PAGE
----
Rood: You are right that there are some nice maps and shape-files depicting areas, on their websites, where they are constructing / active.

The difference is that they provide in some cases the shape files for, but not available datapoints like the amount of homes in area, the known homes connected and we also have the projects they do not depict, like projects by housing corporations, developers and local cablecos that are active in some areas.

One of the purposes of broadband mapping efforts should be to assess paces of roll out vis-à-vis the homes in area.  There are some other acts one can do to combine todays wealth of data from public sources that can be linked to a much higher level of insights for a.o. policy purposes.

Social and Economic Changes from increased Bandwidth.  p. 48

JM van der Vleuten: Things cannot become 'extinct'. If they disappear it will be because people have found other ways to do them, not 'because' but - in some cases - by using the internet. Some items will not disappear: hand written letters, for example, their number declines but their prestige is rising. Others will not be missed by me: video rental stores (and not because I don't rent video's).

My theorette: as long as molecules can be replaced by bits and bites, we're on a way to a smarter and more sustainable future. What Internet is this list about? Bowling alleys were on their way out long before net access became a big presence in homes. And a lot of these are actually getting un-extinct thanks to the Internet.

The Stockholm Syndrome  p.50

On June 18  Susan Estrada: http://www.redding.com/news/2009/jun/18/editorials/

I saw this editorial today, from Northern California. It espouses some great ideology: " Say what you will about the federal government's spending binge this year. We should work to get our share, and the rural broadband money is a fat pitch across home plate for our region. And as long as we're laying the debt on our children and grandchildren, we can at least build something that will give them new opportunities. At least it will give them a fighting chance to pay the bill."

But, check out the comments. Most are completely against any government intervention into broadband deployment. The rallying cry seems to be - let's stay mediocre forever.  [snip]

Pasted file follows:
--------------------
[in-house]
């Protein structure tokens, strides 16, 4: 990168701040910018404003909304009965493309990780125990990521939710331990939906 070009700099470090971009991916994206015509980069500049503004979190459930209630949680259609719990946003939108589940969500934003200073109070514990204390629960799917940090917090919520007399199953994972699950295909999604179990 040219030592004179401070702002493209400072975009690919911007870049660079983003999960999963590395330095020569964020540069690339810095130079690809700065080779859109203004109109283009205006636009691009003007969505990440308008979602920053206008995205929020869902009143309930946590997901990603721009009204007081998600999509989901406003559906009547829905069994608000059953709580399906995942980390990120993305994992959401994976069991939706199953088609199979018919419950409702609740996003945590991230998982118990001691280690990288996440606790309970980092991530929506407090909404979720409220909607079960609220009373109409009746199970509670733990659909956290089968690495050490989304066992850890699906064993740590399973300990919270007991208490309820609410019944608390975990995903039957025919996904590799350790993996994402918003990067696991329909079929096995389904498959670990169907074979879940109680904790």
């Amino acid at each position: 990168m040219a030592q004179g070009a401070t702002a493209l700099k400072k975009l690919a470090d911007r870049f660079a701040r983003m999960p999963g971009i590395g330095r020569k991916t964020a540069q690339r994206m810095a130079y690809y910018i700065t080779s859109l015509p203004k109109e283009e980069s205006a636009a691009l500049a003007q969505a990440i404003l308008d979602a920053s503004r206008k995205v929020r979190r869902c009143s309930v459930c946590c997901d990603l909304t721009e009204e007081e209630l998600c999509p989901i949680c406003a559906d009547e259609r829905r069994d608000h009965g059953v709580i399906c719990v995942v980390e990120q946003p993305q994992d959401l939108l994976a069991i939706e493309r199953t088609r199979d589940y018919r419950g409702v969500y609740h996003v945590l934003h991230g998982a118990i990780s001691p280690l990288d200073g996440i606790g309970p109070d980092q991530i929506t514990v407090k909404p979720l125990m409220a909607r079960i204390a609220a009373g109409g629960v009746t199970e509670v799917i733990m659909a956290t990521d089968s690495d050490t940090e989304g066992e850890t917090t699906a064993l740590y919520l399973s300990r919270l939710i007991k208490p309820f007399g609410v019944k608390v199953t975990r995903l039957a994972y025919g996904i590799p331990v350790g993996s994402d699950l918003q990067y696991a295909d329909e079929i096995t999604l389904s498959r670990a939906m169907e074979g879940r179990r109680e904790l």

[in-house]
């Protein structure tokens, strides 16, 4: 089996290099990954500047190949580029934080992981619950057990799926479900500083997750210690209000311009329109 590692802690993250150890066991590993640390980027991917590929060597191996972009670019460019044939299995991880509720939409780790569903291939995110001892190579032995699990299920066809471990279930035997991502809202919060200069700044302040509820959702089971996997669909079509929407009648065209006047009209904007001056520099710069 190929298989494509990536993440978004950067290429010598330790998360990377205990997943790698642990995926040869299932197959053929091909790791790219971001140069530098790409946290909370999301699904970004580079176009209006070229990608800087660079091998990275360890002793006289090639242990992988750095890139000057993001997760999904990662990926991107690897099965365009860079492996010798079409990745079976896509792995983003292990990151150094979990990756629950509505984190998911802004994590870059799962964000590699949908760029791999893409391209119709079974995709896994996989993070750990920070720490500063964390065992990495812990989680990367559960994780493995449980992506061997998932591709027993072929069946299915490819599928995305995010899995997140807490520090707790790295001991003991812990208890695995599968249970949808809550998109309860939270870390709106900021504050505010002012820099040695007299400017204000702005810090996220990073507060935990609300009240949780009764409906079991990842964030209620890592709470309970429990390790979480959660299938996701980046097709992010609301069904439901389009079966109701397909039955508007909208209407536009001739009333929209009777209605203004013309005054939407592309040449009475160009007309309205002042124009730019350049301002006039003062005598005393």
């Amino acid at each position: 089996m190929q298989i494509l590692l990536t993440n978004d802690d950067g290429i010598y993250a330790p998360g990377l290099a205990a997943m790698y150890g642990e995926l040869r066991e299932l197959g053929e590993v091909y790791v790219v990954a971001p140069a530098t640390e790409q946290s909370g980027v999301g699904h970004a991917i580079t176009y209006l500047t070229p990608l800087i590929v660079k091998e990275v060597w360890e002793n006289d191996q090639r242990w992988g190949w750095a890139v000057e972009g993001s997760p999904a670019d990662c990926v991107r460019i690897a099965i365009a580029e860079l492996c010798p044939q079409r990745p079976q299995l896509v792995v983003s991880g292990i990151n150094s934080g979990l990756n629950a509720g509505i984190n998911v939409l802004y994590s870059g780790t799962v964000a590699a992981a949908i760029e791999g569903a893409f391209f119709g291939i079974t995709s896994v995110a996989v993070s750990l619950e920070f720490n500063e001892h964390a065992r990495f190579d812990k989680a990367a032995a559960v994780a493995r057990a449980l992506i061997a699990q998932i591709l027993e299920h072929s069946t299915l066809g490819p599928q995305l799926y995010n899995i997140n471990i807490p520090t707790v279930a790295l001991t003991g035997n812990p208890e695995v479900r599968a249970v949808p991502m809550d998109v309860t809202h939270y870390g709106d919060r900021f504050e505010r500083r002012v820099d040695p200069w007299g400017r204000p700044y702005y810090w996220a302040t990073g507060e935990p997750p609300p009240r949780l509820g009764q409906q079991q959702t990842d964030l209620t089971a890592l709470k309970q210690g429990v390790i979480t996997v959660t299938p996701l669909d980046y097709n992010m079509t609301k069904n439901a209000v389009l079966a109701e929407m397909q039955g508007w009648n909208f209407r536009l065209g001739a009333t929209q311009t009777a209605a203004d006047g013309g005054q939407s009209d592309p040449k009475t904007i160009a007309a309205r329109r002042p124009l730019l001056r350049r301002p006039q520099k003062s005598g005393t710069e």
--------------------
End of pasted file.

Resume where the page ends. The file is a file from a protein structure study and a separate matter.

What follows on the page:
Villa: I think we have clearly moved away from the initial Stockholm model indeed. The question is not anymore about whether government should substitute market (and address a failure) and build its own infrastructure, but rather what is the role of government in stimulating market when it is not reacting. The Amsterdam City Net     and       Almere strategies are there to show this: government stimulations through the success of local demonstration pilots (Almere) and government action in stimulating the horinzontal unbundling of a vertical network (through all what Herman and Dirk successfully did), with several business entities reacting to the stimulation
and agreeing to investments into a new paradigm, is really the new way go to for everybody.
This shifts the discussions from "how expensive is the network and should the government bear the cost" into "how can government unlock successfully a market potential which is not realized"..

Contents

 

Trans Sectoral Economic Issues in the Application of Computer Technology to Health Care

Reflections on the 30th Anniversary of My Futurist Article on the Problem Oriented Medical Information System of Dr Larry Weed


Editors introduction                                                  p. 1
Larger Significance                                                 p. 2


Symposium Discussion April 16 - June 18, 2009

Evolution of Australian Broadband Policies Continues with Request for Trans-Sectoral  Thinking -- More on Australian Open Networks                            p. 10

 

Fiber in the Balkans

A Brief Report on Recent Developments
Fiber week – Croatian Conference                                p. 12

Scarcity and Abundance or Two Different Kinds of OrderA Discussion Stemming from a 1985 paper by John Marks                                  p. 14


Government Leaders Need to Put Trans-sector Policies in Place within Stimulus Packages                                        p. 24


Paul Budde’s Education of the  Australian Government

Telstra’s IT Existential Challenge                          p. 27
The Old Order will Have to Change                      p. 32

The FCC Mislead the Market                      p. 33

How Much Broadband is Enough?         p. 41

FTTH Deployment in the Netherlands      p. 45

25 Things About to Become Extinct -- All Due to the Internet?                                p. 48

The Stockholm Syndrome                              p. 50

Executive Summary                              p. 54